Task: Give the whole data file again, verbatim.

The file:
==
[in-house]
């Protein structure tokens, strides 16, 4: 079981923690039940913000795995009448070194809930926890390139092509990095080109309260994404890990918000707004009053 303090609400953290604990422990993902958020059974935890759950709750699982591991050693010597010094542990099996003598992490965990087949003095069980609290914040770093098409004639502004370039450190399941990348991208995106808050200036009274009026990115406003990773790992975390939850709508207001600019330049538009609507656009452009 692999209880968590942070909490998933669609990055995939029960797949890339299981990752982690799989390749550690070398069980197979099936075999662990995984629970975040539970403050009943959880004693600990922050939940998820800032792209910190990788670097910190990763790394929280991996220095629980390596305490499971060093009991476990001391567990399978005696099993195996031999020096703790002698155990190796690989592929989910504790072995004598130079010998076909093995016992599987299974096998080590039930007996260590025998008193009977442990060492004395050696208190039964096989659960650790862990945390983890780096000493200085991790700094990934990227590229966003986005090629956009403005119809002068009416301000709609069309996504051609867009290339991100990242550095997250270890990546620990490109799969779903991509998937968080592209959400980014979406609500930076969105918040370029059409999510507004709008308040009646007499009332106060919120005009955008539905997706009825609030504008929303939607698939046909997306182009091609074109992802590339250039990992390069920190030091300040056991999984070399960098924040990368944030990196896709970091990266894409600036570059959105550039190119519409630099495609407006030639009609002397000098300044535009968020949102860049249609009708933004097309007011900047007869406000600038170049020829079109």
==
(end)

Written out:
[in-house]
């Protein structure tokens, strides 16, 4: 079981923690039940913000795995009448070194809930926890390139092509990095080109309260994404890990918000707004009053 303090609400953290604990422990993902958020059974935890759950709750699982591991050693010597010094542990099996003598992490965990087949003095069980609290914040770093098409004639502004370039450190399941990348991208995106808050200036009274009026990115406003990773790992975390939850709508207001600019330049538009609507656009452009 692999209880968590942070909490998933669609990055995939029960797949890339299981990752982690799989390749550690070398069980197979099936075999662990995984629970975040539970403050009943959880004693600990922050939940998820800032792209910190990788670097910190990763790394929280991996220095629980390596305490499971060093009991476990001391567990399978005696099993195996031999020096703790002698155990190796690989592929989910504790072995004598130079010998076909093995016992599987299974096998080590039930007996260590025998008193009977442990060492004395050696208190039964096989659960650790862990945390983890780096000493200085991790700094990934990227590229966003986005090629956009403005119809002068009416301000709609069309996504051609867009290339991100990242550095997250270890990546620990490109799969779903991509998937968080592209959400980014979406609500930076969105918040370029059409999510507004709008308040009646007499009332106060919120005009955008539905997706009825609030504008929303939607698939046909997306182009091609074109992802590339250039990992390069920190030091300040056991999984070399960098924040990368944030990196896709970091990266894409600036570059959105550039190119519409630099495609407006030639009609002397000098300044535009968020949102860049249609009708933004097309007011900047007869406000600038170049020829079109």